We propose a suite of telescopes be deployed as part of the Artemis III human-crewed expedition to the lunar south pole, able to collect wide-field simultaneous far-ultraviolet (UV), near-UV, and optical band images with a fast cadence (10 seconds) of a single part of the sky for several hours continuously. Wide-field, high-cadence monitoring in the optical regime has provided new scientific breakthroughs in the fields of exoplanets, stellar astrophysics, and astronomical transients. Similar observations cannot be made in the UV from within Earth's atmosphere, but are possible from the Moon's surface. The proposed observations will enable studies of atmospheric escape from close-in giant exoplanets, exoplanet magnetospheres, the physics of stellar flare formation, the impact of stellar flares on exoplanet habitability, the internal stellar structure of hot, compact stars, and the early-time evolution of supernovae and novae to better understand their progenitors and formation mechanisms.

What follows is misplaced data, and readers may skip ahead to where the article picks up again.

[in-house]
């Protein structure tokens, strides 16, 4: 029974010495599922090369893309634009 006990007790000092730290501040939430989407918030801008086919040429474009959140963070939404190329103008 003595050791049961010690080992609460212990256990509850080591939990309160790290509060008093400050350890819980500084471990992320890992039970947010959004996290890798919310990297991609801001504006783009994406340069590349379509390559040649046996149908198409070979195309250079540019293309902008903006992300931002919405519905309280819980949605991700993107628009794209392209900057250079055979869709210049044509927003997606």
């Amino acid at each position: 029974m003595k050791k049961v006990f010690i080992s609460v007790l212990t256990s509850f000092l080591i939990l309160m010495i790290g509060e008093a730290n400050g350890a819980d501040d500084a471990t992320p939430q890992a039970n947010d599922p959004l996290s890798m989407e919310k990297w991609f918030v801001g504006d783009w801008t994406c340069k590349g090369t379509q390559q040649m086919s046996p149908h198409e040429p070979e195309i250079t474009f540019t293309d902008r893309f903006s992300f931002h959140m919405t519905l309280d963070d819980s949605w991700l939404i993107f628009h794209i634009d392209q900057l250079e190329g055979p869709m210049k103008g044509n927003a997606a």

- Pub Date:
- September 2020
- Astrophysics - Instrumentation and Methods for Astrophysics;
- Astrophysics - Earth and Planetary Astrophysics;
- Astrophysics - Solar and Stellar Astrophysics
- 2 pages, white paper submitted to the Artemis III Science Definition Team